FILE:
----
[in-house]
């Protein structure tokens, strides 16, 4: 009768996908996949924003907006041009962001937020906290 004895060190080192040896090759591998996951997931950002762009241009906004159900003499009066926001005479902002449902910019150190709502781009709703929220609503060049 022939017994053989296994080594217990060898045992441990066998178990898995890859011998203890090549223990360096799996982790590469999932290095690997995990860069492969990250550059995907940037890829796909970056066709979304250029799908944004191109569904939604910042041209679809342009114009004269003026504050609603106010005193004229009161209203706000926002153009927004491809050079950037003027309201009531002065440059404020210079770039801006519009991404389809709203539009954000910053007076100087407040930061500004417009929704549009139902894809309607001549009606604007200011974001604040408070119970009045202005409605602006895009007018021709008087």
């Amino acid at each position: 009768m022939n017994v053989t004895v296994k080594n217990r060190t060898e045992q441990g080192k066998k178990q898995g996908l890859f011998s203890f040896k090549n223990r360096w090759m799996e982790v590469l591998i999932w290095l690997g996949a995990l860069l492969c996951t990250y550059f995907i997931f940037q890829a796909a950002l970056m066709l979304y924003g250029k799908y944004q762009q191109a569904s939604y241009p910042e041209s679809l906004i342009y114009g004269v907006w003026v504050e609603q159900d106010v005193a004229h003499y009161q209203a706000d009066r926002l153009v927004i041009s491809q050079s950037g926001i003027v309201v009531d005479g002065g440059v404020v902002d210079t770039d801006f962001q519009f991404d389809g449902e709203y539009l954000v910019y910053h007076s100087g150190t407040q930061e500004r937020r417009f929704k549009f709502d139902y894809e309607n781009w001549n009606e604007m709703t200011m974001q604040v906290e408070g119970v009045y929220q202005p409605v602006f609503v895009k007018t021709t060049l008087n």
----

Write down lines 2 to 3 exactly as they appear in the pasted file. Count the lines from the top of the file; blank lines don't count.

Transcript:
């Protein structure tokens, strides 16, 4: 009768996908996949924003907006041009962001937020906290 004895060190080192040896090759591998996951997931950002762009241009906004159900003499009066926001005479902002449902910019150190709502781009709703929220609503060049 022939017994053989296994080594217990060898045992441990066998178990898995890859011998203890090549223990360096799996982790590469999932290095690997995990860069492969990250550059995907940037890829796909970056066709979304250029799908944004191109569904939604910042041209679809342009114009004269003026504050609603106010005193004229009161209203706000926002153009927004491809050079950037003027309201009531002065440059404020210079770039801006519009991404389809709203539009954000910053007076100087407040930061500004417009929704549009139902894809309607001549009606604007200011974001604040408070119970009045202005409605602006895009007018021709008087």
């Amino acid at each position: 009768m022939n017994v053989t004895v296994k080594n217990r060190t060898e045992q441990g080192k066998k178990q898995g996908l890859f011998s203890f040896k090549n223990r360096w090759m799996e982790v590469l591998i999932w290095l690997g996949a995990l860069l492969c996951t990250y550059f995907i997931f940037q890829a796909a950002l970056m066709l979304y924003g250029k799908y944004q762009q191109a569904s939604y241009p910042e041209s679809l906004i342009y114009g004269v907006w003026v504050e609603q159900d106010v005193a004229h003499y009161q209203a706000d009066r926002l153009v927004i041009s491809q050079s950037g926001i003027v309201v009531d005479g002065g440059v404020v902002d210079t770039d801006f962001q519009f991404d389809g449902e709203y539009l954000v910019y910053h007076s100087g150190t407040q930061e500004r937020r417009f929704k549009f709502d139902y894809e309607n781009w001549n009606e604007m709703t200011m974001q604040v906290e408070g119970v009045y929220q202005p409605v602006f609503v895009k007018t021709t060049l008087n």